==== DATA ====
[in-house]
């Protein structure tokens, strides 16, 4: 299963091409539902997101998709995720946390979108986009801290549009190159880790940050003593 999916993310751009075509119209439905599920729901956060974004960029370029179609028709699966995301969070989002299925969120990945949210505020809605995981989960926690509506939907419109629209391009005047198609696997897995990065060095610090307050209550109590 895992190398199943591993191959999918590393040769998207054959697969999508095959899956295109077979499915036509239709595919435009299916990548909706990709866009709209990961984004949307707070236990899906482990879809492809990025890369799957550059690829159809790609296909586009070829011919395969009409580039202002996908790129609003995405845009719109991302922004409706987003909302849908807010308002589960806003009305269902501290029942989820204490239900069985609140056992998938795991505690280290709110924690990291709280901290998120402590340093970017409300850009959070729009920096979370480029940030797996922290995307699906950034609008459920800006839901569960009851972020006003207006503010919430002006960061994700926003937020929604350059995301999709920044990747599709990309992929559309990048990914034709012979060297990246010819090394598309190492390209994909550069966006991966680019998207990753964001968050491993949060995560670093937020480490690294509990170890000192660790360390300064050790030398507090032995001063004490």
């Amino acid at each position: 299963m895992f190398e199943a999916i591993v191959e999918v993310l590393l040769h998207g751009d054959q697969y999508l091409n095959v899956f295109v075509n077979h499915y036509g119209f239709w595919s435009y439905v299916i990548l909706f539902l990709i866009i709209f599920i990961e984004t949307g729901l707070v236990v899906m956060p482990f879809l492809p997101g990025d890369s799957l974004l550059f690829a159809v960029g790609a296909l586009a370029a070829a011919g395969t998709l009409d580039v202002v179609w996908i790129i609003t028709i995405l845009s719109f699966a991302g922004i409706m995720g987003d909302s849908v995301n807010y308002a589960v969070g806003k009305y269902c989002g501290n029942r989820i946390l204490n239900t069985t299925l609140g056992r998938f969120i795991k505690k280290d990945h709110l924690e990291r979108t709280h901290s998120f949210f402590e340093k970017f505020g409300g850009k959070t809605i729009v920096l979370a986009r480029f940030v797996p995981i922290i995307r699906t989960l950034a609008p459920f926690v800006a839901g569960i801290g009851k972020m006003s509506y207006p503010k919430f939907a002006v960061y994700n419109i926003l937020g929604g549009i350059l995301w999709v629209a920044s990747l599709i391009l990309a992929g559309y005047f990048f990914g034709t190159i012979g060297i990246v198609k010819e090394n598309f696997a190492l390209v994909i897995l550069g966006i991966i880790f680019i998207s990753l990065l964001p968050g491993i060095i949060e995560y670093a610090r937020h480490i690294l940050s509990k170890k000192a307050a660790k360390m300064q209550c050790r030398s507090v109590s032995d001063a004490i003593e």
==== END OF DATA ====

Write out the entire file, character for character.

[in-house]
């Protein structure tokens, strides 16, 4: 299963091409539902997101998709995720946390979108986009801290549009190159880790940050003593 999916993310751009075509119209439905599920729901956060974004960029370029179609028709699966995301969070989002299925969120990945949210505020809605995981989960926690509506939907419109629209391009005047198609696997897995990065060095610090307050209550109590 895992190398199943591993191959999918590393040769998207054959697969999508095959899956295109077979499915036509239709595919435009299916990548909706990709866009709209990961984004949307707070236990899906482990879809492809990025890369799957550059690829159809790609296909586009070829011919395969009409580039202002996908790129609003995405845009719109991302922004409706987003909302849908807010308002589960806003009305269902501290029942989820204490239900069985609140056992998938795991505690280290709110924690990291709280901290998120402590340093970017409300850009959070729009920096979370480029940030797996922290995307699906950034609008459920800006839901569960009851972020006003207006503010919430002006960061994700926003937020929604350059995301999709920044990747599709990309992929559309990048990914034709012979060297990246010819090394598309190492390209994909550069966006991966680019998207990753964001968050491993949060995560670093937020480490690294509990170890000192660790360390300064050790030398507090032995001063004490």
């Amino acid at each position: 299963m895992f190398e199943a999916i591993v191959e999918v993310l590393l040769h998207g751009d054959q697969y999508l091409n095959v899956f295109v075509n077979h499915y036509g119209f239709w595919s435009y439905v299916i990548l909706f539902l990709i866009i709209f599920i990961e984004t949307g729901l707070v236990v899906m956060p482990f879809l492809p997101g990025d890369s799957l974004l550059f690829a159809v960029g790609a296909l586009a370029a070829a011919g395969t998709l009409d580039v202002v179609w996908i790129i609003t028709i995405l845009s719109f699966a991302g922004i409706m995720g987003d909302s849908v995301n807010y308002a589960v969070g806003k009305y269902c989002g501290n029942r989820i946390l204490n239900t069985t299925l609140g056992r998938f969120i795991k505690k280290d990945h709110l924690e990291r979108t709280h901290s998120f949210f402590e340093k970017f505020g409300g850009k959070t809605i729009v920096l979370a986009r480029f940030v797996p995981i922290i995307r699906t989960l950034a609008p459920f926690v800006a839901g569960i801290g009851k972020m006003s509506y207006p503010k919430f939907a002006v960061y994700n419109i926003l937020g929604g549009i350059l995301w999709v629209a920044s990747l599709i391009l990309a992929g559309y005047f990048f990914g034709t190159i012979g060297i990246v198609k010819e090394n598309f696997a190492l390209v994909i897995l550069g966006i991966i880790f680019i998207s990753l990065l964001p968050g491993i060095i949060e995560y670093a610090r937020h480490i690294l940050s509990k170890k000192a307050a660790k360390m300064q209550c050790r030398s507090v109590s032995d001063a004490i003593e």